Importance: Parental perceptions and experiences of community inclusion influence the community participation of families and children with a disability, although no measurement tools exist.
Objective: To describe the initial development of the My Family’s Accessibility and Community Engagement (MyFACE) tool.
Design: MyFACE measures parental perceptions of community accessibility and engagement of families raising a child with a disability. Items represent common community activities rated on a 5-point Likert scale. COnsensus-based Standards for the selection of health Measurement INstruments (COSMIN) guided content validity, construct validity, and internal reliability testing.
Participants: Seventy-seven mothers of children with a disability provided data, with 69 complete data sets.
Results: The nine-item MyFACE had excellent content and construct validity and good internal reliability (Cronbach’s α = .85). Hypothesis testing correlated MyFACE with maternal factors (mental health and healthy behavior) and child factors (psychosocial issues). Three predictors together explained 27% of the variance in a significant model, F(3, 61) = 7.09, p < .001. The most important predictor was maternal depressive symptoms.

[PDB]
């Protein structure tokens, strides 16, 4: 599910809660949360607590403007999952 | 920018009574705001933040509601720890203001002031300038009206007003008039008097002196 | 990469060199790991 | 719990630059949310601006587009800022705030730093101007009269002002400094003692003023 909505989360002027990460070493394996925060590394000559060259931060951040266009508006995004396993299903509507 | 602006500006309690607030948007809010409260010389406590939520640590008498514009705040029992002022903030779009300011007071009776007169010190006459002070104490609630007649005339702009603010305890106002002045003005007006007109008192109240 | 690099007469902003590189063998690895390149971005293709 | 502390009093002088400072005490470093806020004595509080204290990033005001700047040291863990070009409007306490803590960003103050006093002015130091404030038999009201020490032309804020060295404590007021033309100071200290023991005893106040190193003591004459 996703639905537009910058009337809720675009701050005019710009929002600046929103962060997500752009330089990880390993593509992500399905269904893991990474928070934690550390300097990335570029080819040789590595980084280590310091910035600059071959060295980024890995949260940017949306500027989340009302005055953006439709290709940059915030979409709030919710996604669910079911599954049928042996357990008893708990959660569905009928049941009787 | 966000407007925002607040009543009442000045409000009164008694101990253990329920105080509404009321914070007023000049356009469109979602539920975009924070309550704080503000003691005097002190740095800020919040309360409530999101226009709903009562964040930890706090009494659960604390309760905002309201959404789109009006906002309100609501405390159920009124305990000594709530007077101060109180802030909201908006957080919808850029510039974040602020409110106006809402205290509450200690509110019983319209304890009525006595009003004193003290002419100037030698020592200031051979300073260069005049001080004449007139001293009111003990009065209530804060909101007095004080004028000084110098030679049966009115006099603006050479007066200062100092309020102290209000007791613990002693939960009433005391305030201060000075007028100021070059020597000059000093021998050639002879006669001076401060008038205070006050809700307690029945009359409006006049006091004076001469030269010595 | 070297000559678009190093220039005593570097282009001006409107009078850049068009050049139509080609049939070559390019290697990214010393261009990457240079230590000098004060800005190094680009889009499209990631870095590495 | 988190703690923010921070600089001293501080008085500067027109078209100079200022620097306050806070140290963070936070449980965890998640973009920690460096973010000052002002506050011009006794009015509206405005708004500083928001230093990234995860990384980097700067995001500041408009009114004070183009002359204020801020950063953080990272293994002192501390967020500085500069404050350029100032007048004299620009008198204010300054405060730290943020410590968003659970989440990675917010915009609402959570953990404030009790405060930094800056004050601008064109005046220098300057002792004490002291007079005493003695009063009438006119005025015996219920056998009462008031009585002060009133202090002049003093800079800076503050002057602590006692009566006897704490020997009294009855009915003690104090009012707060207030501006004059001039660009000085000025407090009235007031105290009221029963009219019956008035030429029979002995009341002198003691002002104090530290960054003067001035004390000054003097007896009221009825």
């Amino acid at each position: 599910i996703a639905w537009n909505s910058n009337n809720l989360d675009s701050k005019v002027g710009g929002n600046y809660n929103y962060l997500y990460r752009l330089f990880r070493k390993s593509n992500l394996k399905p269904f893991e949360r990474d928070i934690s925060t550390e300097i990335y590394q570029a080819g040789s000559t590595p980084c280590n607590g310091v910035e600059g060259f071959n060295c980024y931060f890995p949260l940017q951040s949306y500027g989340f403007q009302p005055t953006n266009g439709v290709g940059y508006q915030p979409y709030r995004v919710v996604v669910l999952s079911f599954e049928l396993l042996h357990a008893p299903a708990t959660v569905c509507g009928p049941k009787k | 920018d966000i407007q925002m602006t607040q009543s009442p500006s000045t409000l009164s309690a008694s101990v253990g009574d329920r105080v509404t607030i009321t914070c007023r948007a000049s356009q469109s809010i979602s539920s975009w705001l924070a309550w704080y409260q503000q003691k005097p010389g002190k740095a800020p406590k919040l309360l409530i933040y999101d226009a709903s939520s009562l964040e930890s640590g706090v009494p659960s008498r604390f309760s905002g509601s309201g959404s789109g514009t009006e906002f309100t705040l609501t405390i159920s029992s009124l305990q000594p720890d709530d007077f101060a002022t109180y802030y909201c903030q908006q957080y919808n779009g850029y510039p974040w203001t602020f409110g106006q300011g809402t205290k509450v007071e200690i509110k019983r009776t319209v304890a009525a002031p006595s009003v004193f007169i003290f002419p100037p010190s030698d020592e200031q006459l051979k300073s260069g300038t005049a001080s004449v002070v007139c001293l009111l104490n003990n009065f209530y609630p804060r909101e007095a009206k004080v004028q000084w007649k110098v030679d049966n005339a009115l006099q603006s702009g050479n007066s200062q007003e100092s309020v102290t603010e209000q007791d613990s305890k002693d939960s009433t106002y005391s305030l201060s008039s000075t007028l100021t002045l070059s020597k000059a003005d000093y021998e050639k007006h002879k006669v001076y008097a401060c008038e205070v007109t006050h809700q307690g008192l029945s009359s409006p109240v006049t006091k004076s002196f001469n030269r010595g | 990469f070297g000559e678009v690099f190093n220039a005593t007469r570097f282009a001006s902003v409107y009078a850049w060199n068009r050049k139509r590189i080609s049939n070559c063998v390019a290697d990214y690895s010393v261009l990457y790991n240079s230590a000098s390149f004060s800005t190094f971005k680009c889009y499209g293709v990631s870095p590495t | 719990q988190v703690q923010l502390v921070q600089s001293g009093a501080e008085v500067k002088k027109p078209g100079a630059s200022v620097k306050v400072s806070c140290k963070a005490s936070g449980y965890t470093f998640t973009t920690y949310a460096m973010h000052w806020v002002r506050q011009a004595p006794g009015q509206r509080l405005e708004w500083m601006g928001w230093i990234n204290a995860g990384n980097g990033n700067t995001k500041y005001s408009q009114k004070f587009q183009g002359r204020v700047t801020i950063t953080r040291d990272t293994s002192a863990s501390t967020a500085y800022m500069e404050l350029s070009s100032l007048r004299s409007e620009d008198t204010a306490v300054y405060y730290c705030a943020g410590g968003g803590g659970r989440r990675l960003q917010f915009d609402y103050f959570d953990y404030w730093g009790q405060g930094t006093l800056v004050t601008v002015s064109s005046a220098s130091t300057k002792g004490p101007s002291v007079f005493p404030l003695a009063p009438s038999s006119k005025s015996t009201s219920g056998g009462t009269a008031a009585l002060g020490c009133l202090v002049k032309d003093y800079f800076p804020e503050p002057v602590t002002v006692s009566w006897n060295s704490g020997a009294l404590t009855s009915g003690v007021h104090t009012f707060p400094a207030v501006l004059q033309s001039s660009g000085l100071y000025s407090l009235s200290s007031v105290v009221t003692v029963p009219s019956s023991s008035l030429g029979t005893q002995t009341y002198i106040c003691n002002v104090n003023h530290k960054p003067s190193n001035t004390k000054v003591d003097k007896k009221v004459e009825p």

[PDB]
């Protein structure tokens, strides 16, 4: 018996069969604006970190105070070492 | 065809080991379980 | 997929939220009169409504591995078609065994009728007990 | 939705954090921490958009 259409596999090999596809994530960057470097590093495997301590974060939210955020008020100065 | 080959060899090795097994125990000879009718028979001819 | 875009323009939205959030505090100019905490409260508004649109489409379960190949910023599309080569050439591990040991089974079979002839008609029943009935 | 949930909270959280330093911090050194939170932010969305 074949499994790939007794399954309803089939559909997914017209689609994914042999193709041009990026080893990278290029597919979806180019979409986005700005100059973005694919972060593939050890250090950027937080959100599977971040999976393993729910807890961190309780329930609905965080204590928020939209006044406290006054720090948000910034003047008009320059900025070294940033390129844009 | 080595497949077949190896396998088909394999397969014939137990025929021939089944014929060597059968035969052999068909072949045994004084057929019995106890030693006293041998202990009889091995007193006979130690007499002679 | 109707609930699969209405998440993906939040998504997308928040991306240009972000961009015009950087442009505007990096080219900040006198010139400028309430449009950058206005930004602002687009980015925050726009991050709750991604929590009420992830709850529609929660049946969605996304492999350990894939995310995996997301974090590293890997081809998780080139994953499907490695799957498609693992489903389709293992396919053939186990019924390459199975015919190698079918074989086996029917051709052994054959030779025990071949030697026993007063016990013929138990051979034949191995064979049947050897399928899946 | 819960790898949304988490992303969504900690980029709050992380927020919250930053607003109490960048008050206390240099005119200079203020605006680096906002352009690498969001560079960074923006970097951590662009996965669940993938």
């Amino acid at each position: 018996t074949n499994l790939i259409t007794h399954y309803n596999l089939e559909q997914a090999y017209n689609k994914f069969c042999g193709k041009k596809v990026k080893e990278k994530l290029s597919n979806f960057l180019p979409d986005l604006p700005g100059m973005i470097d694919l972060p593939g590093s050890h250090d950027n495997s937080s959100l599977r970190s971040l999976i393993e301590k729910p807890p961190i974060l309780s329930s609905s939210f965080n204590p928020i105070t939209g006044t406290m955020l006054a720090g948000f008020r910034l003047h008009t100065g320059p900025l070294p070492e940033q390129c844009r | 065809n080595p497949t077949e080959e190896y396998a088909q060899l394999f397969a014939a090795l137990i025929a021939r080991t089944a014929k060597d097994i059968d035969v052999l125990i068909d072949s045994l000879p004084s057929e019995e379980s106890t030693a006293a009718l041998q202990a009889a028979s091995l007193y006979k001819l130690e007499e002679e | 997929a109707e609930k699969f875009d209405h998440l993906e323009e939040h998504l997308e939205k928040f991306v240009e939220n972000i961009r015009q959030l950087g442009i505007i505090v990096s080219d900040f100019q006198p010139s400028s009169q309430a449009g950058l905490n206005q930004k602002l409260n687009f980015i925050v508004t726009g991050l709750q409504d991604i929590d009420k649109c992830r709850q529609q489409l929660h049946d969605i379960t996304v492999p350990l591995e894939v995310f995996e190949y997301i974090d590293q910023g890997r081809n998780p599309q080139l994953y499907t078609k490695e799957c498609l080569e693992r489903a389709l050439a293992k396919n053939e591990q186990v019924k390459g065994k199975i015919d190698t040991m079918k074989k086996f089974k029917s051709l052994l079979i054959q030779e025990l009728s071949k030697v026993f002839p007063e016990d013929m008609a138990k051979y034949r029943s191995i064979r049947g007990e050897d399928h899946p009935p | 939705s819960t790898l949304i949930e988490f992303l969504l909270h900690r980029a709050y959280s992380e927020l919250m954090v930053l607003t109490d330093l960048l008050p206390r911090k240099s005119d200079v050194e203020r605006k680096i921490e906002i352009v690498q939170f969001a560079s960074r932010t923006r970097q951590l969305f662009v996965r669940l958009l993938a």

Conclusions and Relevance: Initial evaluation of the MyFACE tool suggests sound psychometric properties warranting further development.
What This Article Adds: The MyFACE tool provides clinicians and researchers with a way to measure parental perceptions of community inclusion. Maternal depressive symptoms were predictive of MyFACE scores, indicating that to be effective, family participation may require clinicians to address maternal mental health and children’s participation restrictions.